The intention of the testator, as expressed in his will, is not controlled by the punctuation therein, which may be disregarded, where it conflicts with the manifest intention of the testator, and by so doing the meaning of the will is made more obvious. The court may also supply punctuation for the purpose of clearing up an ambiguity in the will, except in cases where no real ambiguities exist other than that which the punctuation itself creates. 40 Cyc., 1403 (g).

If the testator had desired or intended to convey a life estate only, with remainder over, he would not have inserted the words "or either tract," for certainly, if the devisee had the power to convey one tract, he had the power to convey both.

"When real estate shall have been devised to any person, the same shall be held and construed to be a devise in fee simple, unless such devise shall, in plain and express words, or it shall be plainly intended by the will, or some part thereof, that testator intended to convey an estate of less dignity." Pell's Revisal, sec. 3138; Whitfield v. Garris, 134 N.C. 24.

Having devised an estate in fee, it is said that there was no estate left in testator to dispose of. If one devise in fee simple he cannot make a limitation over by way of executory devise without cutting down the first fee, in order to make room for the second; for, after giving a fee simple absolutely, there is no part of the estate or interest left in him. So, if one devise in fee, without an express limitation, and give a general power to dispose of the land, he cannot make a limitation over to a third person in case the first taker dies without disposing of the land, or as to such parts as he does not dispose of, for the general power confers the absolute ownership, and leaves nothing in the devisor. This was said by Chief Justice Pearson, in McDaniel v. McDaniel, 58 N.C. 353.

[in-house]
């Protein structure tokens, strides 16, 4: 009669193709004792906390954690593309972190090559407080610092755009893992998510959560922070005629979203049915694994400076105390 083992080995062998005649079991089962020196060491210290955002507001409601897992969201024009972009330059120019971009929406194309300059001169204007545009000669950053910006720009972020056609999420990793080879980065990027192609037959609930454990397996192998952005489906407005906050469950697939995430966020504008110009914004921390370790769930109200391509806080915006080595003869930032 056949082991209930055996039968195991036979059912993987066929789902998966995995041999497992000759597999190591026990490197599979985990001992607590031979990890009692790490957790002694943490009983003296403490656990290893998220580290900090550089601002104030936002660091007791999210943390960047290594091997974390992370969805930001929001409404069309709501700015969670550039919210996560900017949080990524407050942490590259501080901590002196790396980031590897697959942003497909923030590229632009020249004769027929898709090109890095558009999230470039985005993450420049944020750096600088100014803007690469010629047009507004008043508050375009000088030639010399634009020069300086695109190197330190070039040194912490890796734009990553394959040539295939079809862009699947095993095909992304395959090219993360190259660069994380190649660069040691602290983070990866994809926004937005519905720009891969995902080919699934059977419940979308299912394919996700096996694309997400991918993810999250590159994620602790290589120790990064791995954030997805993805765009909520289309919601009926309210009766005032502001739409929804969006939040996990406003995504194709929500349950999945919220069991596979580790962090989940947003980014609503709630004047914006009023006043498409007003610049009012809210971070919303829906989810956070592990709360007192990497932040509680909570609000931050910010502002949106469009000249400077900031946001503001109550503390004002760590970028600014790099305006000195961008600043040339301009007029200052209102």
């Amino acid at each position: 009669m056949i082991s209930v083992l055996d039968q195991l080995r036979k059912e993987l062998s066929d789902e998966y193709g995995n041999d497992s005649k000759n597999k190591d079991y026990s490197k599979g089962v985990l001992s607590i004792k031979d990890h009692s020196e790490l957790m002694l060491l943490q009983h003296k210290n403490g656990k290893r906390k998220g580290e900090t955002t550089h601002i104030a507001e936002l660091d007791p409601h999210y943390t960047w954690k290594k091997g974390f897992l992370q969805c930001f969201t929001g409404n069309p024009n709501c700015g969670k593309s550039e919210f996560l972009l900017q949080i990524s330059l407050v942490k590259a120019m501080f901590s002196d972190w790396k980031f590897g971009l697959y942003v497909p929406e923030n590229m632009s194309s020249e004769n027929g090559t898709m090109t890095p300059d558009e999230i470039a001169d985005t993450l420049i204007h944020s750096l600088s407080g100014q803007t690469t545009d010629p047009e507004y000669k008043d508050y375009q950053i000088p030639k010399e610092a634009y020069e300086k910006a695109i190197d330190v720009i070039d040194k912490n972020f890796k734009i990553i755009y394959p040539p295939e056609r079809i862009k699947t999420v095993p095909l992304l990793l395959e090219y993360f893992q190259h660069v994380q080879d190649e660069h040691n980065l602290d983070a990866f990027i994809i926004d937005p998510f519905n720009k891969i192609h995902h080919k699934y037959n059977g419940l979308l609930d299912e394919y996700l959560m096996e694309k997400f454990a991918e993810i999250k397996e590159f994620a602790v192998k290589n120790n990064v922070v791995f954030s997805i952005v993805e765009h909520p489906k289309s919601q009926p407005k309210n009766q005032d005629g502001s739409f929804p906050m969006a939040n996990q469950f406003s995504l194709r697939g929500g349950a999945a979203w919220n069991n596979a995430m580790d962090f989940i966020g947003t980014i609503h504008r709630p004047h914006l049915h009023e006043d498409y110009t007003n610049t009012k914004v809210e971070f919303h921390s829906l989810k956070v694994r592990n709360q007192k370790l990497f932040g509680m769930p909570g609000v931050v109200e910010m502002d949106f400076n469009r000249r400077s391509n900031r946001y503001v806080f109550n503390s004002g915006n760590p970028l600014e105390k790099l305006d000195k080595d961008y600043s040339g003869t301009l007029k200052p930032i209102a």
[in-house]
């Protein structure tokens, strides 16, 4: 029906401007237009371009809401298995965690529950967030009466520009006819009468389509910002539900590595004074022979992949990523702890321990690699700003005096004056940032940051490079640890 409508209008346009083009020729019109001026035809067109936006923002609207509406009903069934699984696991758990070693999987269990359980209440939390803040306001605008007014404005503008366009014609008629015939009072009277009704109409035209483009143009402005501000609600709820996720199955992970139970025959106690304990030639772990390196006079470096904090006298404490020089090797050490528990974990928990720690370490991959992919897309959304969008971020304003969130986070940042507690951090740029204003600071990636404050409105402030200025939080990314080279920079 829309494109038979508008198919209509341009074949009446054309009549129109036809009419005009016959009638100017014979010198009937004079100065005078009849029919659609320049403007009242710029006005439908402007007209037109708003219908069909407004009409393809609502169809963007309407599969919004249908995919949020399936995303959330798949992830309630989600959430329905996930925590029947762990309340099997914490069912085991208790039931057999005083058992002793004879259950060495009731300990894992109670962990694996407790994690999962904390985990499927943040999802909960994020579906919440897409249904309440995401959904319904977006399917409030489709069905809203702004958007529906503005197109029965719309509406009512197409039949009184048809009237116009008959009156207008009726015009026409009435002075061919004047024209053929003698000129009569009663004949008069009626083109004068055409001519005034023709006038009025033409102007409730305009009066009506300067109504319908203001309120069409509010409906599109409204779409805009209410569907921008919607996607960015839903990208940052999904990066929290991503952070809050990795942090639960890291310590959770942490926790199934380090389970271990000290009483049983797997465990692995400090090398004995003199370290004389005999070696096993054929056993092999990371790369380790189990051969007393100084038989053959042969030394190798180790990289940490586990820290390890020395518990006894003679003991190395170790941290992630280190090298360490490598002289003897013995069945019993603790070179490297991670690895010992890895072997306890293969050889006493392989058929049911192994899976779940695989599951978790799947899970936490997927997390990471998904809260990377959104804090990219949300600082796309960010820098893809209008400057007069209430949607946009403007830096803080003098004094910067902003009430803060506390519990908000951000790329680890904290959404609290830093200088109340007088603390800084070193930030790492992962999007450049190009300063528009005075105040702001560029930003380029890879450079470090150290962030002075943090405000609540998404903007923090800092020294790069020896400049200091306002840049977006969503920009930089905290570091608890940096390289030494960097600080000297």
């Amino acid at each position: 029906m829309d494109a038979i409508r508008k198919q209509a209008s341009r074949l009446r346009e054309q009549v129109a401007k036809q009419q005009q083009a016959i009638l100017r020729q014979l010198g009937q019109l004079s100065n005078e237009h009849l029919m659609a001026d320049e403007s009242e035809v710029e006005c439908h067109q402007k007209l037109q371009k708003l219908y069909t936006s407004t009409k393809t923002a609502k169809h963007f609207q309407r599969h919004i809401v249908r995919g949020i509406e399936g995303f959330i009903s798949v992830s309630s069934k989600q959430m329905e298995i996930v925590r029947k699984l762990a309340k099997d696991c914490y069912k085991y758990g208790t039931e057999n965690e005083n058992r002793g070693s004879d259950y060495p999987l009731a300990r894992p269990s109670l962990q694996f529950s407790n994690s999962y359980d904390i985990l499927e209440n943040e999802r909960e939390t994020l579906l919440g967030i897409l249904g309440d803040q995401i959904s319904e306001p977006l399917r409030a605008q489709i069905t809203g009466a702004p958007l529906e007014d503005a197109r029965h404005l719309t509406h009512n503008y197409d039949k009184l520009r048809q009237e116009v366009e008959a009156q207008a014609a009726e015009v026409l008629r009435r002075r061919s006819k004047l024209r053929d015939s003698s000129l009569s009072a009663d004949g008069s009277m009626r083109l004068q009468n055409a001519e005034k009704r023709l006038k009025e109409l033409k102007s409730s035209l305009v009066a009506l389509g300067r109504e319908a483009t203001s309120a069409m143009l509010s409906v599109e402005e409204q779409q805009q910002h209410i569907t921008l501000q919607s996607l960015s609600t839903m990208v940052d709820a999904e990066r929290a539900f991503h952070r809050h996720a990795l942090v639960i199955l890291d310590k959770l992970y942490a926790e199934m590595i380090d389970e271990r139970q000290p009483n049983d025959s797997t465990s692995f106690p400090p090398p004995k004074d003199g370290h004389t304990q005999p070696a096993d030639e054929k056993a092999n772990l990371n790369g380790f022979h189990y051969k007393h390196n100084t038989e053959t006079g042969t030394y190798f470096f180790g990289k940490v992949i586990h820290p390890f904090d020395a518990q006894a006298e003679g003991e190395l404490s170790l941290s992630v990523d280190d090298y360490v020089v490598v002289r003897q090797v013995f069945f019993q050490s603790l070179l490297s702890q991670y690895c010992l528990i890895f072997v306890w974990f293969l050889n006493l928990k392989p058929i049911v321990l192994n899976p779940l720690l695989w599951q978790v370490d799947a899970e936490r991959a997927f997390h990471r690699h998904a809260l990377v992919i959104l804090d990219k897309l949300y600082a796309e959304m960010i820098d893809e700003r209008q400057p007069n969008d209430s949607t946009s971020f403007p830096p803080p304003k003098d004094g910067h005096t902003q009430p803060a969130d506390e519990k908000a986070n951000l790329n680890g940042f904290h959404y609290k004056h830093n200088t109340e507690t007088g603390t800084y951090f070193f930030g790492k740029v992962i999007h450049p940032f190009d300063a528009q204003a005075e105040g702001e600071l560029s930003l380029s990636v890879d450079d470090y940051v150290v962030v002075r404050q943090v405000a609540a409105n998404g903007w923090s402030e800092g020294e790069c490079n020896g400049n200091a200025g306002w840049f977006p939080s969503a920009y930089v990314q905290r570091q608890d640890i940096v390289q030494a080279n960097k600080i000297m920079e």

"A devise of an estate, generally or indefinitely, with a power of disposition over it carried a fee." Patrick v. Morehead, 85 N.C. 62; Herring v. Williams, 158 N.C. 1.

"Having annexed a condition after devising a fee, the condition is void." Lattimer v. Waddell, 119 N.C. 370.

Where real estate is given absolutely to one person, with a gift over to another of such portion as may remain undisposed of by the first taker at his death, the gift over is void, as repugnant to the absolute property first given; and it is also established law that where an estate is given to a person generally or indefinitely with a power of disposition, or to him, his heirs and assigns forever, it carries a fee, and any limitation over or qualifying expression of less import is void for repugnancy. The only exception to such a rule is where the testator gives to the first taker an estate for life only, by certain and express terms, and annexes to it the power of disposition. In that particular and special case the devisee for life will not take an estate in fee, notwithstanding the naked gift of a power of disposition. Schouler on Wills, Executors and Administrators, pp. 703, 594, in which is cited Mulvane v. Rudd, 146 Ind. 482 and 483 ( 45 N.E. 659), and others.

Where the words of the will were, "But should she die without issue and leave any property at her death given by this will," then over, it was held that an implied power was given, and that the devisee acquired a fee in the property. Gallaway v. Durham (Ky., 1904), 81 S.W. 659. Cited in Notes, vol. 30, A. and E. Encyclopedia of Law, p. 737.

An inspection of the entire will shows the intention of the testator to make an equal division among his children of all his property, devising his lands to them in fee, and in only one other instance does he attempt to suggest what shall be done with the land after the death of the devisee, and this suggestion is likewise based on her ownership thereof at her death; but in both these instances the devise is in fee, unconditional.